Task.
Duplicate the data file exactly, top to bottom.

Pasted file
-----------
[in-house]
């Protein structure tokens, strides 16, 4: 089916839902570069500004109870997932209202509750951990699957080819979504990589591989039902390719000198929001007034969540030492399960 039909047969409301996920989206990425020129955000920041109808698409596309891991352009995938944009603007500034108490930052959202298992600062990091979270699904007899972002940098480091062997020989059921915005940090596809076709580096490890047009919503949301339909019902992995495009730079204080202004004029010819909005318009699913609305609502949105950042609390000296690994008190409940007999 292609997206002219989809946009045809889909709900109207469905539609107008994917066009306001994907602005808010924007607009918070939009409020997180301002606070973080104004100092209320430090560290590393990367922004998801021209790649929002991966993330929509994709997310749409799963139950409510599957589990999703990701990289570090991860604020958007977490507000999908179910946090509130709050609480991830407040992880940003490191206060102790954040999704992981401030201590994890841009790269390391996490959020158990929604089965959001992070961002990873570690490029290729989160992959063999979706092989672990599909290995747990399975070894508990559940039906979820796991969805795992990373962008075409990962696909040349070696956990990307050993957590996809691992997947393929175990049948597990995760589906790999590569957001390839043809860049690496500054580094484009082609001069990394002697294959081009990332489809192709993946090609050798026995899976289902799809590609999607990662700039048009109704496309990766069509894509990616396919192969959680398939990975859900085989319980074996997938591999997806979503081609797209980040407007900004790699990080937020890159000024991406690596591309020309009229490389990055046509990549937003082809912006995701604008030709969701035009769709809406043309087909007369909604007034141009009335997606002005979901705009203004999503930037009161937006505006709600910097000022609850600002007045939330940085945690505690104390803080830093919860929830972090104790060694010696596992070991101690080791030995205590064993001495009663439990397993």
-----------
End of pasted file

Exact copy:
[in-house]
């Protein structure tokens, strides 16, 4: 089916839902570069500004109870997932209202509750951990699957080819979504990589591989039902390719000198929001007034969540030492399960 039909047969409301996920989206990425020129955000920041109808698409596309891991352009995938944009603007500034108490930052959202298992600062990091979270699904007899972002940098480091062997020989059921915005940090596809076709580096490890047009919503949301339909019902992995495009730079204080202004004029010819909005318009699913609305609502949105950042609390000296690994008190409940007999 292609997206002219989809946009045809889909709900109207469905539609107008994917066009306001994907602005808010924007607009918070939009409020997180301002606070973080104004100092209320430090560290590393990367922004998801021209790649929002991966993330929509994709997310749409799963139950409510599957589990999703990701990289570090991860604020958007977490507000999908179910946090509130709050609480991830407040992880940003490191206060102790954040999704992981401030201590994890841009790269390391996490959020158990929604089965959001992070961002990873570690490029290729989160992959063999979706092989672990599909290995747990399975070894508990559940039906979820796991969805795992990373962008075409990962696909040349070696956990990307050993957590996809691992997947393929175990049948597990995760589906790999590569957001390839043809860049690496500054580094484009082609001069990394002697294959081009990332489809192709993946090609050798026995899976289902799809590609999607990662700039048009109704496309990766069509894509990616396919192969959680398939990975859900085989319980074996997938591999997806979503081609797209980040407007900004790699990080937020890159000024991406690596591309020309009229490389990055046509990549937003082809912006995701604008030709969701035009769709809406043309087909007369909604007034141009009335997606002005979901705009203004999503930037009161937006505006709600910097000022609850600002007045939330940085945690505690104390803080830093919860929830972090104790060694010696596992070991101690080791030995205590064993001495009663439990397993």